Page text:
In case you'd like to read the whole thing, here's a link to the Obituary, the following are exerts to help me illustrate...
Mr. Robert E. Kleinschmidt
March 16, 1931 - January 30, 2009
Robert E. Kleinschmidt passed away Friday, January 30, 2009, at his home with his family surrounding him. He was the only child of Earl C. and Esther (Beuthin) Kleinschmidt. He was baptized and confirmed at St. Paul’s Lutheran Church, Court and Bond. He attended Herig School and St. Paul’s Lutheran School. He graduated from Arthur Hill Trade School in 1948 and worked as a draftsman at Michigan Bell until entering the Army. He served in the 5th AAA Battalion, Wiesbaden, Germany. Prior to his retirement, he was employed at Baker Perkins, General Motors - Plant One, and Saginaw Steering Gear. Surviving him is Louise, his wife of 57 years; his children...; his grandchildren, who made Papa so very proud...; great-grandchildren...; several sisters-in-law, many loving nieces, nephews, and cousins.
The family wishes to thank Covenant - VNA/Hospice for the special loving care given to Robert by Jennifer, Barb, Barry, and Pat.
Memorial service will take place 4:00 p.m. Tuesday, February 3, 2009, at Bethlehem Lutheran Church...
As I thought about my grandfather's life in all the driving back and forth to Michigan, I realized again something that I'd always known but never fully formulated; Papa was a 'normal guy'.
When you thought of him, there wasn't usually one particular story that cropped up, there wasn't one huge over-riding feature of who he was that overshadowed everything else, he simply lived his life as a hard working man of God.
He had hobbies and passions to be sure, it wasn't that his life was dull by any means! There was the weekly (sometimes more often) golf games and league. There was the woodworking shop he had in the basement. There were the antiques that he collected and sold. There was often a beer in the hand and a smile ready to be shown just behind what sometimes seemed like a gruff exterior.
Papa did what a man was supposed to do, and he did it well.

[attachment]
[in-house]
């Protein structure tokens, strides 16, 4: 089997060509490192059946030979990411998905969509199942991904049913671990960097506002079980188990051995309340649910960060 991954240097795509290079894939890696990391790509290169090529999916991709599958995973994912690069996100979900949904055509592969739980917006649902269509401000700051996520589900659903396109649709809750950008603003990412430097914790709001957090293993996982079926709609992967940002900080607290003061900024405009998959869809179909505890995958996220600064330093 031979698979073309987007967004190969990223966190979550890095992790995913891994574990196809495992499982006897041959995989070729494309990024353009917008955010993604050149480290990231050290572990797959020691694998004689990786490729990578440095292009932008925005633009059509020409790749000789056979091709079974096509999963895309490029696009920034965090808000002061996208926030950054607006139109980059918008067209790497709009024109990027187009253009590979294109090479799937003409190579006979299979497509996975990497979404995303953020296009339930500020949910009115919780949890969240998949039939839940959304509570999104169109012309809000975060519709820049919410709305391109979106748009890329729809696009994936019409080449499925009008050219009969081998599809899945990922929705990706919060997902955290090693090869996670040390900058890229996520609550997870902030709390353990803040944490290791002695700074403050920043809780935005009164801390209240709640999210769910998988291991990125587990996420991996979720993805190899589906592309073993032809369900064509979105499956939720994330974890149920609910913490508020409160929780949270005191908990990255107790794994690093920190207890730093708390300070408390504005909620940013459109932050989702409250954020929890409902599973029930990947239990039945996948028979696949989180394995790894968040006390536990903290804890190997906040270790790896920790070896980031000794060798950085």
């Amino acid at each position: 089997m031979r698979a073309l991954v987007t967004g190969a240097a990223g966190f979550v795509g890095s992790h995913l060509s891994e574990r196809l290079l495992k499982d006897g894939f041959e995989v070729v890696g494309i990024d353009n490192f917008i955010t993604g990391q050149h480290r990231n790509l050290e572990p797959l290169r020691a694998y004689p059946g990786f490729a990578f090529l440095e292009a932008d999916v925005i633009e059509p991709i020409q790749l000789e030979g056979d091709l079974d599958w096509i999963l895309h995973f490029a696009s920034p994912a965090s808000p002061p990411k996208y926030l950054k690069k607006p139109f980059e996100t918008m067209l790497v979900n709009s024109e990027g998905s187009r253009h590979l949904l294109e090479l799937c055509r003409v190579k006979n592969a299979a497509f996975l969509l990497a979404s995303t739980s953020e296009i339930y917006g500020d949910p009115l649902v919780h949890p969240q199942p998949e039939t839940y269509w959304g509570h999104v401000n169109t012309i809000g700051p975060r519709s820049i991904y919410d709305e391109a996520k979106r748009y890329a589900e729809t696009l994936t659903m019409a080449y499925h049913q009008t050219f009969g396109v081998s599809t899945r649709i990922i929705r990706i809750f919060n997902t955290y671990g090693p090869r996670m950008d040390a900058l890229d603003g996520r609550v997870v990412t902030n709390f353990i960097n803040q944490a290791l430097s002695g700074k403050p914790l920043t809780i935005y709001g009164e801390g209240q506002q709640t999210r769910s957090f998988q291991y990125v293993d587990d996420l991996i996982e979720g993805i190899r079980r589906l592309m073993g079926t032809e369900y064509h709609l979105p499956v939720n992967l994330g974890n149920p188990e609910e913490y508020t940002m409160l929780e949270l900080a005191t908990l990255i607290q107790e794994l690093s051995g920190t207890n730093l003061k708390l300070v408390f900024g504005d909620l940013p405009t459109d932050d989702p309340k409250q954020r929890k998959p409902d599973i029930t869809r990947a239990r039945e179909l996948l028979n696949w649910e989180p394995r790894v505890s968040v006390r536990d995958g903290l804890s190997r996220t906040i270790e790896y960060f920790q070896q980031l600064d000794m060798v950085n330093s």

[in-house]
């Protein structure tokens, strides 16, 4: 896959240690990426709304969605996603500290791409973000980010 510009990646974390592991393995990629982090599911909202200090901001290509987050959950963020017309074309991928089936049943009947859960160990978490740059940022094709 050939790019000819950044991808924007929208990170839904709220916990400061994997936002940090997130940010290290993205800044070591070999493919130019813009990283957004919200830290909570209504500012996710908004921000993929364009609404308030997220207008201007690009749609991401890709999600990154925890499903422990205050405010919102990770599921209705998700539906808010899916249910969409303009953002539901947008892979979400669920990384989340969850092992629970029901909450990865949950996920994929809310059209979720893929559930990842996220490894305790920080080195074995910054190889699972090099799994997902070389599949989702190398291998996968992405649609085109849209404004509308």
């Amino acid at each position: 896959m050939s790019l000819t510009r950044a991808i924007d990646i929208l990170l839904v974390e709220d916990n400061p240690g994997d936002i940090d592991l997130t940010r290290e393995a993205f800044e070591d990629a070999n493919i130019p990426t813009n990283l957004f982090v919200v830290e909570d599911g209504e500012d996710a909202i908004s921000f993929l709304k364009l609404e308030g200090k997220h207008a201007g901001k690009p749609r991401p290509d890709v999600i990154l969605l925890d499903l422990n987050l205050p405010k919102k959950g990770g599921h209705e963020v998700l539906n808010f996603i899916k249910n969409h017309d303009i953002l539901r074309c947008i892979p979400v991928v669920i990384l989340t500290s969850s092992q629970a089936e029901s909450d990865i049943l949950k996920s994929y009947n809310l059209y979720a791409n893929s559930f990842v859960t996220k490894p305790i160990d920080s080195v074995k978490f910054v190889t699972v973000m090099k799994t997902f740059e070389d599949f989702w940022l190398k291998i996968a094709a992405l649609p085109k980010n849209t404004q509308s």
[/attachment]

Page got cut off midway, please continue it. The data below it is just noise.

He loved his family
He took care and concern when he could
He was someone who could be relied upon
He worshiped and believed!
And though there might not be anything unusual or worthy of a Hollywood docu-drama about his life, in many ways that's a bigger credit to him than anything else! Because life shouldn't be about drama, life is about being loved by God, living in His grace, and sharing that commitment that Christ showed us by being committed, loving and serving your family, friends and church wherever possible.
I think that this is why there's that mention of special thanks to the people at the VNA (Visiting Nurses Association) in the obituary. My Grandma was at the end of her rope in trying to care for and show concern for Papa toward the end; and though these nurses and attendants would likely tell you that they were just doing their job, THAT is where the really extrordinary things of our world happen. When humanity treats one another in the manner that God intended - those moments of "just doing our job" suddenly become some of the most meaningful guestures in the lives of the people we serve.
That's how it was for Christ.
Jesus, when you think about it, what "just doing His job" when it comes to the extraordinary event of saving the world from sin. As He approached Calvary He showed a commitment, a love and a servant's heart that made it possible for us to not be quite as sad as we mourn the loss of a loved one... to not weep without the ability to smile amidst the pain... to know that we need not worry about how wonderful or flashy our lives looked - but instead rely upon His life and what a wonderful thing THAT was for the sake of His family, whom He loved!